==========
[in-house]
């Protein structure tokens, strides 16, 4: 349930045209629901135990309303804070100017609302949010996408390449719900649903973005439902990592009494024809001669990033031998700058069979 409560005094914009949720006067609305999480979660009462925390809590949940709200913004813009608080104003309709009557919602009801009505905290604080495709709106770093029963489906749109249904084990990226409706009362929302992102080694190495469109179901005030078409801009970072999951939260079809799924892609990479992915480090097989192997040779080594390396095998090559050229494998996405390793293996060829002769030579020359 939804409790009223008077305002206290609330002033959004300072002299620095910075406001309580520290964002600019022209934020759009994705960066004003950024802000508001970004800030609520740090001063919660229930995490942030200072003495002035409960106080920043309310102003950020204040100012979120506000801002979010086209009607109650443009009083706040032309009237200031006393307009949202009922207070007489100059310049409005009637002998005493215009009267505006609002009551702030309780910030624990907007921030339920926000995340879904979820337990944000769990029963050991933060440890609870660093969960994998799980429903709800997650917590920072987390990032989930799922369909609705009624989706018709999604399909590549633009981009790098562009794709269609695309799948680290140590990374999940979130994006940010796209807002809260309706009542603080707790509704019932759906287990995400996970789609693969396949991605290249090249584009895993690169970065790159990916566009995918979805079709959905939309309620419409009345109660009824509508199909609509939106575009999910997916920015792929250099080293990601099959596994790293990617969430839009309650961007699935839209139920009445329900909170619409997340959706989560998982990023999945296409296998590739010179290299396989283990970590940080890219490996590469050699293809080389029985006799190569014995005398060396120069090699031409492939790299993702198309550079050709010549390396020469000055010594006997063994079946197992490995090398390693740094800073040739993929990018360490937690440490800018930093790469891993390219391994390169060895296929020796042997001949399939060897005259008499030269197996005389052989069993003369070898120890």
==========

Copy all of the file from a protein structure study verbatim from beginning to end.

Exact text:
[in-house]
């Protein structure tokens, strides 16, 4: 349930045209629901135990309303804070100017609302949010996408390449719900649903973005439902990592009494024809001669990033031998700058069979 409560005094914009949720006067609305999480979660009462925390809590949940709200913004813009608080104003309709009557919602009801009505905290604080495709709106770093029963489906749109249904084990990226409706009362929302992102080694190495469109179901005030078409801009970072999951939260079809799924892609990479992915480090097989192997040779080594390396095998090559050229494998996405390793293996060829002769030579020359 939804409790009223008077305002206290609330002033959004300072002299620095910075406001309580520290964002600019022209934020759009994705960066004003950024802000508001970004800030609520740090001063919660229930995490942030200072003495002035409960106080920043309310102003950020204040100012979120506000801002979010086209009607109650443009009083706040032309009237200031006393307009949202009922207070007489100059310049409005009637002998005493215009009267505006609002009551702030309780910030624990907007921030339920926000995340879904979820337990944000769990029963050991933060440890609870660093969960994998799980429903709800997650917590920072987390990032989930799922369909609705009624989706018709999604399909590549633009981009790098562009794709269609695309799948680290140590990374999940979130994006940010796209807002809260309706009542603080707790509704019932759906287990995400996970789609693969396949991605290249090249584009895993690169970065790159990916566009995918979805079709959905939309309620419409009345109660009824509508199909609509939106575009999910997916920015792929250099080293990601099959596994790293990617969430839009309650961007699935839209139920009445329900909170619409997340959706989560998982990023999945296409296998590739010179290299396989283990970590940080890219490996590469050699293809080389029985006799190569014995005398060396120069090699031409492939790299993702198309550079050709010549390396020469000055010594006997063994079946197992490995090398390693740094800073040739993929990018360490937690440490800018930093790469891993390219391994390169060895296929020796042997001949399939060897005259008499030269197996005389052989069993003369070898120890």